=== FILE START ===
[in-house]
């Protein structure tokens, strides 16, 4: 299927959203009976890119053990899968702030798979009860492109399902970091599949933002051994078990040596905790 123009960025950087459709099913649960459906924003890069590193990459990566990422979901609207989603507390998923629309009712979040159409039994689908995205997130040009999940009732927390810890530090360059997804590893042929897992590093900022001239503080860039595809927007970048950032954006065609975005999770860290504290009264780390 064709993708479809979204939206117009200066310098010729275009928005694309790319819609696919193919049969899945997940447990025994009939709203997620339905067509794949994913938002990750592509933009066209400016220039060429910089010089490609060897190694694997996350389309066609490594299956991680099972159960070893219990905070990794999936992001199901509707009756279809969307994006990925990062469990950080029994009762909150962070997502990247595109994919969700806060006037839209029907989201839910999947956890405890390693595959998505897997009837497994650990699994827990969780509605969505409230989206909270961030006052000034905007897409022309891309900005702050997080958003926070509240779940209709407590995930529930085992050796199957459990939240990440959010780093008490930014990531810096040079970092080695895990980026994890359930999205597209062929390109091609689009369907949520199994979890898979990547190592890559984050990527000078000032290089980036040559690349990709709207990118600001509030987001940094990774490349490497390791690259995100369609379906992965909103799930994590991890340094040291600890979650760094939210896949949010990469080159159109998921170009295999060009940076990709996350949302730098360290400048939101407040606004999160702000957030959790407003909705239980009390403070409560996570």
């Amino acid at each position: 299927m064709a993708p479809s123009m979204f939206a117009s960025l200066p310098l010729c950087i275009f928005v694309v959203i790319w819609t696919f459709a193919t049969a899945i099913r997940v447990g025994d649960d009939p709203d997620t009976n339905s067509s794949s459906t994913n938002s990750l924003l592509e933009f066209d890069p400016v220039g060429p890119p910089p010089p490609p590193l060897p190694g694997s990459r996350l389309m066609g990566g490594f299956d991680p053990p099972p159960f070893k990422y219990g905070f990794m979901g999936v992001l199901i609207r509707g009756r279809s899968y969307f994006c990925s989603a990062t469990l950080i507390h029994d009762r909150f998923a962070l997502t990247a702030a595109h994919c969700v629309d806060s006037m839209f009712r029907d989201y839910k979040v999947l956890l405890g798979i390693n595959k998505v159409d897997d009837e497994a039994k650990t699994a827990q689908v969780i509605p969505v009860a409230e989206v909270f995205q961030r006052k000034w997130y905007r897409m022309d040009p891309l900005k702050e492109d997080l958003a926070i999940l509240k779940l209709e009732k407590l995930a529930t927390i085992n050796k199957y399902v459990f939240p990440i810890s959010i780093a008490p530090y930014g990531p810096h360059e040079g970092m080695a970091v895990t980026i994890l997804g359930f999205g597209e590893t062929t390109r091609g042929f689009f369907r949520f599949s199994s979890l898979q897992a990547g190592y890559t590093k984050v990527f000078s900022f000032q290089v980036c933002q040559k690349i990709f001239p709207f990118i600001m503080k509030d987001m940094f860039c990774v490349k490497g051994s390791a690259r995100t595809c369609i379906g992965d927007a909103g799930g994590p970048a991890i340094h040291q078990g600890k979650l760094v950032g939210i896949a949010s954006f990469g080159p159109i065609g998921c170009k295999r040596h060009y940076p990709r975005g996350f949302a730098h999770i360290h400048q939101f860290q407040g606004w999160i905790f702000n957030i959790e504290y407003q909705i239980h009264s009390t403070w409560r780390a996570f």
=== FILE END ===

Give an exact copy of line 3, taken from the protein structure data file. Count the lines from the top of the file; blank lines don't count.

């Amino acid at each position: 299927m064709a993708p479809s123009m979204f939206a117009s960025l200066p310098l010729c950087i275009f928005v694309v959203i790319w819609t696919f459709a193919t049969a899945i099913r997940v447990g025994d649960d009939p709203d997620t009976n339905s067509s794949s459906t994913n938002s990750l924003l592509e933009f066209d890069p400016v220039g060429p890119p910089p010089p490609p590193l060897p190694g694997s990459r996350l389309m066609g990566g490594f299956d991680p053990p099972p159960f070893k990422y219990g905070f990794m979901g999936v992001l199901i609207r509707g009756r279809s899968y969307f994006c990925s989603a990062t469990l950080i507390h029994d009762r909150f998923a962070l997502t990247a702030a595109h994919c969700v629309d806060s006037m839209f009712r029907d989201y839910k979040v999947l956890l405890g798979i390693n595959k998505v159409d897997d009837e497994a039994k650990t699994a827990q689908v969780i509605p969505v009860a409230e989206v909270f995205q961030r006052k000034w997130y905007r897409m022309d040009p891309l900005k702050e492109d997080l958003a926070i999940l509240k779940l209709e009732k407590l995930a529930t927390i085992n050796k199957y399902v459990f939240p990440i810890s959010i780093a008490p530090y930014g990531p810096h360059e040079g970092m080695a970091v895990t980026i994890l997804g359930f999205g597209e590893t062929t390109r091609g042929f689009f369907r949520f599949s199994s979890l898979q897992a990547g190592y890559t590093k984050v990527f000078s900022f000032q290089v980036c933002q040559k690349i990709f001239p709207f990118i600001m503080k509030d987001m940094f860039c990774v490349k490497g051994s390791a690259r995100t595809c369609i379906g992965d927007a909103g799930g994590p970048a991890i340094h040291q078990g600890k979650l760094v950032g939210i896949a949010s954006f990469g080159p159109i065609g998921c170009k295999r040596h060009y940076p990709r975005g996350f949302a730098h999770i360290h400048q939101f860290q407040g606004w999160i905790f702000n957030i959790e504290y407003q909705i239980h009264s009390t403070w409560r780390a996570f």